Eligible studies include randomised clinical trials, irrespective of language or publication status, comparing intravenous administration of gemcitabine monotherapy or gemcitabine-based combination to placebo, to no intervention, or to treatments other than gemcitabine.
We used standard methodological procedures expected by Cochrane. We assessed risks of bias of the included trials using definitions of predefined bias risk domains, and presented the review results incorporating the methodological quality of the trials using GRADE.
We included seven published randomised clinical trials with 600 participants. All included trials were at high risk of bias, and we rated the evidence as very low quality. Cointerventions were equally applied in three trials (gemcitabine plus S-1 (a combination of tegafur, gimeracil, and oteracil) versus S-1 monotherapy; gemcitabine plus S-1 versus gemcitabine monotherapy versus S-1 monotherapy; and gemcitabine plus vandetanib versus gemcitabine plus placebo versus vandetanib monotherapy), while four trials compared gemcitabine plus cisplatin versus S-1 plus cisplatin; gemcitabine plus mitomycin C versus capecitabine plus mitomycin C; gemcitabine plus oxaliplatin versus chemoradiotherapy; and gemcitabine plus oxaliplatin versus 5-fluorouracil plus folinic acid versus best supportive care. The seven trials were conducted in India, Japan, France, China, Austria, South Korea, and Italy. The median age of the participants in the seven trials was between 50 and 60 years, and the male/female ratios were comparable in most of the trials. Based on these seven trials, we established eight comparisons. We could not perform all planned analyses in all comparisons because of insufficient data.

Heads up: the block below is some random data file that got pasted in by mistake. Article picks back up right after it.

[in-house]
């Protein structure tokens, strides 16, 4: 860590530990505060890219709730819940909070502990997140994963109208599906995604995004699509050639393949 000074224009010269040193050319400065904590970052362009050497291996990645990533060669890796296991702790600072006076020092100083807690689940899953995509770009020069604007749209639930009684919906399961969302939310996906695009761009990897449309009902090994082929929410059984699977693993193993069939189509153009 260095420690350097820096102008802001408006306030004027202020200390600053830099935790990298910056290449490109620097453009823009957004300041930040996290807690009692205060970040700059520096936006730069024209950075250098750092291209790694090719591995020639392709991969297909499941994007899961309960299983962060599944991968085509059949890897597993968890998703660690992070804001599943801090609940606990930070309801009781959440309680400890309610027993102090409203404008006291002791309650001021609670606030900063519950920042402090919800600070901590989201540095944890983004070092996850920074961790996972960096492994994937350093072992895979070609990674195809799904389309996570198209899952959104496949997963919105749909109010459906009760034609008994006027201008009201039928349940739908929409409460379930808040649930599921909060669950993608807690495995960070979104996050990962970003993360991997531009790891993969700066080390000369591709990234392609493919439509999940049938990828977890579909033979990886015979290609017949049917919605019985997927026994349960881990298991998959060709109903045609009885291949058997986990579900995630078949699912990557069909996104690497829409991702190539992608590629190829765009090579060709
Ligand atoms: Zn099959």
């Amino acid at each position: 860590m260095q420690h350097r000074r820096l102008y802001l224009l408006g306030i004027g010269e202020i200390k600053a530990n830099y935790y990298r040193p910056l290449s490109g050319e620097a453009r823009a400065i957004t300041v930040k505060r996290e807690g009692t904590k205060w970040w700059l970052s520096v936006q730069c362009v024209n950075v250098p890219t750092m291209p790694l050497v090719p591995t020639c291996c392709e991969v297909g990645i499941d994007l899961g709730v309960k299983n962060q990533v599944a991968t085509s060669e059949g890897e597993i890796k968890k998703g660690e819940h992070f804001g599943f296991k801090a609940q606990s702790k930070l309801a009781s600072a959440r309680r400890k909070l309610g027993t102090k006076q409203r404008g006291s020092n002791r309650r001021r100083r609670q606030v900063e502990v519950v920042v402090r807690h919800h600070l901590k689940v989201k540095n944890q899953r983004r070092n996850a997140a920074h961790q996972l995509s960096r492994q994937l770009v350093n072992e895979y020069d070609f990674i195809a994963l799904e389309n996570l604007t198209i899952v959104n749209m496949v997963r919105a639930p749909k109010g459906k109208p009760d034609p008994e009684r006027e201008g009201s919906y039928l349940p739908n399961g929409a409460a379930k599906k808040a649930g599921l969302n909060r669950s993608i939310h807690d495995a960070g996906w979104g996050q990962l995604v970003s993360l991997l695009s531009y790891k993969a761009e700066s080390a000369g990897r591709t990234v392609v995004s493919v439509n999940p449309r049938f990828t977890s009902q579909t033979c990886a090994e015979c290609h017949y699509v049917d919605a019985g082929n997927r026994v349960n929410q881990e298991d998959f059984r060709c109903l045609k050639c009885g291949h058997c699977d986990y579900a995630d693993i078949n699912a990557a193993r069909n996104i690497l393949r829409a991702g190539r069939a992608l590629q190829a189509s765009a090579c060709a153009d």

Gemcitabine versus vandetanib
One three-arm trial compared gemcitabine versus vandetanib versus both drugs in combination. It reported no data for mortality, health-related quality of life, or tumour progression outcomes. We rated the increased risk of serious adverse events, anaemia, and overall response rate as very low-certainty evidence.
Gemcitabine plus cisplatin versus S-1 plus cisplatin